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Current Cardiology Reports

, 18:11 | Cite as

Novel Trial Designs: Lessons Learned from Thrombus Aspiration During ST-Segment Elevation Myocardial Infarction in Scandinavia (TASTE) Trial

  • Kristian WachtellEmail author
  • Bo Lagerqvist
  • Göran K. Olivecrona
  • Stefan K. James
  • Ole Fröbert
New Therapies for Cardiovascular Disease (KW Mahaffey, Section Editor)
Part of the following topical collections:
  1. Topical Collection on New Therapies for Cardiovascular Disease

Abstract

In ST-elevation myocardial infarction (STEMI), thrombus material is often present in partial or total coronary occlusion of the coronary vessel. However, prior to the thrombus aspiration during ST-Segment Elevation Myocardial Infarction in Scandinavia (TASTE) trial, it remained unclear whether routine thrombus aspiration during percutaneous coronary intervention (PCI) treatment of STEMI would result in patients overall survival benefit. The TASTE trial was a multicenter, prospective, open-label, randomized, controlled clinical trial. In order to randomize patients to treatment and collect data, the infrastructure of a clinical population-based registry was used. Online data collection used the national comprehensive Swedish Coronary Angiography and Angioplasty Registry, a part of the SWEDEHEART registry. Monitoring and adjudication was done as part of the regular registry validation. There was no separate, dedicated monitoring or adjudication of endpoints. Included were 7244 patients with STEMI with chest pain and time of symptoms to hospital admission <24 h, in addition to new electrocardiographic ST-segment elevation or left bundle-branch block. Exclusion criteria were the need for emergency coronary artery bypass grafting. All-cause mortality at 30 days occurred in 2.8 % of the patients in the thrombus-aspiration group, as compared with 3.0 % in the PCI-only group (hazard ratio [HR] 0.94, 95 % confidence interval [CI] 0.72–1.22; p = 0.63). All-cause mortality at 1 year occurred in 5.3 % of the patients in the thrombus-aspiration group, as compared with 5.6 % in the PCI-only group (HR 0.94, 95 % CI 0.78–1.15; p = 0.57). No patients were lost to follow-up at 1 year. The incremental cost for trial execution was approximately US$ 300,000 or $50 per patient. Routine thrombus aspiration during PCI in patients with STEMI did not reduce the rate of all-cause mortality at 1 year. It is possible to design and conduct mega-trial at only small cost compared to a similar-sized conventional randomized clinical trial.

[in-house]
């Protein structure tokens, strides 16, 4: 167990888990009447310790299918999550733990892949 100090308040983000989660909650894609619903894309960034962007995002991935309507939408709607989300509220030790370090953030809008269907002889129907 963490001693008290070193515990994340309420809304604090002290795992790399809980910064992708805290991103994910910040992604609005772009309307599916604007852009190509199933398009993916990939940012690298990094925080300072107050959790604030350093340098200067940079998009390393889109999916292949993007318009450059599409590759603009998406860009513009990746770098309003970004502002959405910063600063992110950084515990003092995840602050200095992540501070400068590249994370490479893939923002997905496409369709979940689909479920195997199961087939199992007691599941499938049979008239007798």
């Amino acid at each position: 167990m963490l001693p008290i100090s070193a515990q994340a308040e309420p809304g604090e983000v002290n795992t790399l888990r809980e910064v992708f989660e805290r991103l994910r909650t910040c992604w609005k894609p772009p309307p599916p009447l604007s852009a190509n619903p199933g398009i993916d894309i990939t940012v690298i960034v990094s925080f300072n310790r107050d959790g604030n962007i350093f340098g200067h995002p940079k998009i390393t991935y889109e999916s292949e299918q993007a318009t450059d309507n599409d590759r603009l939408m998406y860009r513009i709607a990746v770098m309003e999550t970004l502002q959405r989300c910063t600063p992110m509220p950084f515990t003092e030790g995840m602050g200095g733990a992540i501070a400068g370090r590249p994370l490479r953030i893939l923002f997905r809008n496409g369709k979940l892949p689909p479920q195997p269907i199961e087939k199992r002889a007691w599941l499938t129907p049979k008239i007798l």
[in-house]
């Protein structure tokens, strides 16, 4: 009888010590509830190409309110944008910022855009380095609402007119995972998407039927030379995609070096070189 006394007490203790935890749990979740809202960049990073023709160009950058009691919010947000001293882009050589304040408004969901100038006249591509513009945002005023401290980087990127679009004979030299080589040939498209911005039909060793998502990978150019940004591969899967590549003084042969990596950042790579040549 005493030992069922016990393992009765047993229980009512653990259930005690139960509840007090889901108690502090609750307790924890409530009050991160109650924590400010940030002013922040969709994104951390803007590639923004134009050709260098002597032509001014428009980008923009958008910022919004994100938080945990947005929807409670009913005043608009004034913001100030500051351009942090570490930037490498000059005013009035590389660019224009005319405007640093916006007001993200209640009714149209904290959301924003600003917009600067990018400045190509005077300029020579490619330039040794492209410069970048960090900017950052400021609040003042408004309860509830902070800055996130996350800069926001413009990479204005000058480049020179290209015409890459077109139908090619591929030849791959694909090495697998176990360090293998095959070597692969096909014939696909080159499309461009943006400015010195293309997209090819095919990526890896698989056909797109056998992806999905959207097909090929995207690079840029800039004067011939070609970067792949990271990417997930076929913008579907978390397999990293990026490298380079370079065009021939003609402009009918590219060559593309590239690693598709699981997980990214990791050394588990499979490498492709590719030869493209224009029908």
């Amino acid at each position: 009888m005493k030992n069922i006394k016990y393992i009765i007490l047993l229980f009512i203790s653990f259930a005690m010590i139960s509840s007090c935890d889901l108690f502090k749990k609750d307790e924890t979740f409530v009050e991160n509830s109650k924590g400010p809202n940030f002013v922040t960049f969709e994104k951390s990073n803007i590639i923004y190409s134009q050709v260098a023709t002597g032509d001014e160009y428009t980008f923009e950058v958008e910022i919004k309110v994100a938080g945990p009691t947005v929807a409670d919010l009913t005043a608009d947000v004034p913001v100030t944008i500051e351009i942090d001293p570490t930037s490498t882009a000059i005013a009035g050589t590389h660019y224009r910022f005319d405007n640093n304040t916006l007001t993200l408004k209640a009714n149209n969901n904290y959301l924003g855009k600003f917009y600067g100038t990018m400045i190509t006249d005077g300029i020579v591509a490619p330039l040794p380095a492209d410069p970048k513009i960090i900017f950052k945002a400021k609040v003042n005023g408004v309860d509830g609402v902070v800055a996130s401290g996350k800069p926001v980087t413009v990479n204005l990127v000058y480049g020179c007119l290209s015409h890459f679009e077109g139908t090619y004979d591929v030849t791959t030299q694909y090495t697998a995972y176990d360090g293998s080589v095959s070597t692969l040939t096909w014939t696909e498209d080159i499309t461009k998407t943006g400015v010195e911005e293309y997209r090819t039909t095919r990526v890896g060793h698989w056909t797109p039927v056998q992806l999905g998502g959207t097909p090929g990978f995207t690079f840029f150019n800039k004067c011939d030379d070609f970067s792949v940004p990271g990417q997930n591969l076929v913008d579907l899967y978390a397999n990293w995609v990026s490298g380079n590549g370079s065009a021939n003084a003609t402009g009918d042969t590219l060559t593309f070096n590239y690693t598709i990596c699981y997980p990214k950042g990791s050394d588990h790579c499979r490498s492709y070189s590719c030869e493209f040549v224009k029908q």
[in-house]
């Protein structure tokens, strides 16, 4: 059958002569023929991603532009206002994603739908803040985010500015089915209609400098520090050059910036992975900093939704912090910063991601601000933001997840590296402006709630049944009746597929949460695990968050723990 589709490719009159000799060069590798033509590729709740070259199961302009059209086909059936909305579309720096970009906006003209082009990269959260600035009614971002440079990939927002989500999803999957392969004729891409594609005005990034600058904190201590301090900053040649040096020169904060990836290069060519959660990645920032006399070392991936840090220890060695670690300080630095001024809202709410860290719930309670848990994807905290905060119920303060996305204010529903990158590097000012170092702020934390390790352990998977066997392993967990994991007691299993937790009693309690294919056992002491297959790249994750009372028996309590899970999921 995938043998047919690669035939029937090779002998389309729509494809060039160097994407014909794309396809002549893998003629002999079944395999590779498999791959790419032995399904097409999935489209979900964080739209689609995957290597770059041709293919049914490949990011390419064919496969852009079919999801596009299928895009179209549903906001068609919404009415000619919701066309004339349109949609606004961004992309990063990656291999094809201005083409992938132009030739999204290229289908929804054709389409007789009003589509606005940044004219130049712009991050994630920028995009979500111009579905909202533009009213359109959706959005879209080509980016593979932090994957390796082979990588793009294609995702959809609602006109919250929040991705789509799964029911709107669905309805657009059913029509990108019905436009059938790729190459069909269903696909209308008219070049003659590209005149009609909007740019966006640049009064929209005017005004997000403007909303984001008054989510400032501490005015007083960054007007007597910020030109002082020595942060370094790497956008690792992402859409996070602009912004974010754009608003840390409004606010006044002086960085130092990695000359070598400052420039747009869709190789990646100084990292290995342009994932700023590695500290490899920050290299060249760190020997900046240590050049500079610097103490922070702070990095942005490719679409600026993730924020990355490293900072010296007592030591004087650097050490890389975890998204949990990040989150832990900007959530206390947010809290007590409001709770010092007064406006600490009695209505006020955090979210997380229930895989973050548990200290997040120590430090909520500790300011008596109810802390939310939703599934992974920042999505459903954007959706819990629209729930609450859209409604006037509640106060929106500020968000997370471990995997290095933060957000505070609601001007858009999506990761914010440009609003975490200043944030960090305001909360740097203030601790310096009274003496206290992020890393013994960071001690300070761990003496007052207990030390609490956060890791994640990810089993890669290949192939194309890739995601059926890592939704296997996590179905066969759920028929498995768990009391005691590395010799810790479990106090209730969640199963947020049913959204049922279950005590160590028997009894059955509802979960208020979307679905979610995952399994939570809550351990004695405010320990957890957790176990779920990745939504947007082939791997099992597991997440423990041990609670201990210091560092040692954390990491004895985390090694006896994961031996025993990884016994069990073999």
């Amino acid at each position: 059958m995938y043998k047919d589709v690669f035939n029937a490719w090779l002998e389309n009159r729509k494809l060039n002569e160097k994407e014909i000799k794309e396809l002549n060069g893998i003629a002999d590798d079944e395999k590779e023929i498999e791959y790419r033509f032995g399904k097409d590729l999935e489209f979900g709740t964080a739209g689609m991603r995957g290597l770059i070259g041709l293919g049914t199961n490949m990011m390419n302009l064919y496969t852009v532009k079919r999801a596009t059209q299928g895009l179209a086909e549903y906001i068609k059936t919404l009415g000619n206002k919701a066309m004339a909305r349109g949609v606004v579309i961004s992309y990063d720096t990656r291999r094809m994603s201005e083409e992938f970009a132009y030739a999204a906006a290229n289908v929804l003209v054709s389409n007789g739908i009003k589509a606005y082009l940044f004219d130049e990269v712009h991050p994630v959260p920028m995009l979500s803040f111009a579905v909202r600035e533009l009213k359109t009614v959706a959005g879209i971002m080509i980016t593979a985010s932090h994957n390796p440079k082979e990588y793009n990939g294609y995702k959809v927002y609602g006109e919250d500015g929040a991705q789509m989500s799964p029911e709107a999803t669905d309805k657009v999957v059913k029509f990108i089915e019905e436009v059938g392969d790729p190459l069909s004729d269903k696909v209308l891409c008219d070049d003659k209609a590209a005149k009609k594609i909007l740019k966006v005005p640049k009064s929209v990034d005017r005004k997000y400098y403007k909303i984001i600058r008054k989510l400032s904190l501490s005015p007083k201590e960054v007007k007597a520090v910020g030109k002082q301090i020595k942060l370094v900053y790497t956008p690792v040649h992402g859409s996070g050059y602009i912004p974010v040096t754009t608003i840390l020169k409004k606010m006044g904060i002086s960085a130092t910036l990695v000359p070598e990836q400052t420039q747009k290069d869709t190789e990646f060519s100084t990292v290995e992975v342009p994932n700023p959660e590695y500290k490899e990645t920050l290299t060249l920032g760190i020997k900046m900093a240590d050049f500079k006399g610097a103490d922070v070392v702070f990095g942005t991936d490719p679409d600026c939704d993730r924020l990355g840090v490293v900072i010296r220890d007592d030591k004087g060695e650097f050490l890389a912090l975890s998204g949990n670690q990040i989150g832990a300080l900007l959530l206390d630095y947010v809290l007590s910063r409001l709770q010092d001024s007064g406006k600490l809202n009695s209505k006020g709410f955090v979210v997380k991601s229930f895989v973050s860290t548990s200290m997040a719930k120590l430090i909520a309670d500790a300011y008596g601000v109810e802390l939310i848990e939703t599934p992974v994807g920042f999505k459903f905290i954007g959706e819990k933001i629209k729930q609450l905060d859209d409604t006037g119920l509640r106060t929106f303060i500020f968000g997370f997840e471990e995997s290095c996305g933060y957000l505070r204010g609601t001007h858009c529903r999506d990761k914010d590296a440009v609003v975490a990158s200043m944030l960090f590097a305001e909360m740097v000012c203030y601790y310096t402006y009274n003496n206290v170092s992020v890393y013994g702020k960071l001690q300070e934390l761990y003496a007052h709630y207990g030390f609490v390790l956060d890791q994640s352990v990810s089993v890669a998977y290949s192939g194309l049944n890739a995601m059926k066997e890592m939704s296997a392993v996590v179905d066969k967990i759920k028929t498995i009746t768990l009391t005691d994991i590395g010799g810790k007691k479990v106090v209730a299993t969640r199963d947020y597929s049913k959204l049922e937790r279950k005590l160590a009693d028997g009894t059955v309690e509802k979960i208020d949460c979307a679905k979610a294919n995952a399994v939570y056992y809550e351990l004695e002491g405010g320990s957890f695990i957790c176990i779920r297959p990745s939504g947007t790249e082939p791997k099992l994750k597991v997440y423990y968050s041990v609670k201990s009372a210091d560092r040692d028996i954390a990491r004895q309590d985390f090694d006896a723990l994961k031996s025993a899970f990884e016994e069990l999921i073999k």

Keywords

ST-elevation myocardial infarction Thrombus aspiration Mortality Registry-based clinical trial 

Abbreviations

ACS

Acute coronary syndrome

ICD

International classification of diseases

INFUSE-AMI

Intracoronary abciximab and aspiration thrombectomy in patients with large anterior myocardial infarction

PCI

Percutaneous coronary intervention

SCAAR

Swedish coronary angiography and angioplasty registry

STEMI

ST-elevation myocardial infarction

SWEDEHEART

Swedish web system for enhancement and development of evidence-based care in heart disease evaluated according to recommended therapies

TAPAS

Thrombus aspiration during percutaneous coronary intervention in acute myocardial infarction study

TASTE

Thrombus aspiration during ST-segment elevation myocardial infarction in Scandinavia

TIMI

Thrombolysis in myocardial infarction

TOTAL

Trial of routine aspiration thrombectomy with PCI versus PCI alone in patients with ST-segment elevation myocardial infarction undergoing primary PCI

Notes

Compliance with Ethical Standards

Conflict of Interest

Kristian Wachtell and Bo Lagerqvist declare that they have no conflict of interest.

Göran K. Olivecrona reports personal fees from AstraZeneca, Bbraun, Edwards Lifesciences, and Vascular Solutions.

Stefan K. James reports grants from Terumo, Medtronic, and Vascular Solutions.

Ole Fröbert reports personal fees from Biosensors and Biotronik.

Human and Animal Rights and Informed Consent

This article does not contain any studies with human or animal subjects performed by any of the authors.

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Copyright information

© Springer Science+Business Media New York 2016

Authors and Affiliations

  • Kristian Wachtell
    • 1
    • 2
    Email author
  • Bo Lagerqvist
    • 3
  • Göran K. Olivecrona
    • 4
  • Stefan K. James
    • 3
  • Ole Fröbert
    • 1
  1. 1.Faculty of Health, Department of CardiologyÖrebro UniversityÖrebroSweden
  2. 2.Section Cardiology Intervention, Department of Cardiology, Division of Cardiovascular and Pulmonary DiseasesOslo University HospitalOsloNorway
  3. 3.Department of Medical Sciences, Cardiology, and Uppsala Clinical Research CenterUppsala UniversityUppsalaSweden
  4. 4.Department of Coronary Heart Disease, Skåne University Hospital, Clinical Sciences SectionLund UniversityLundSweden

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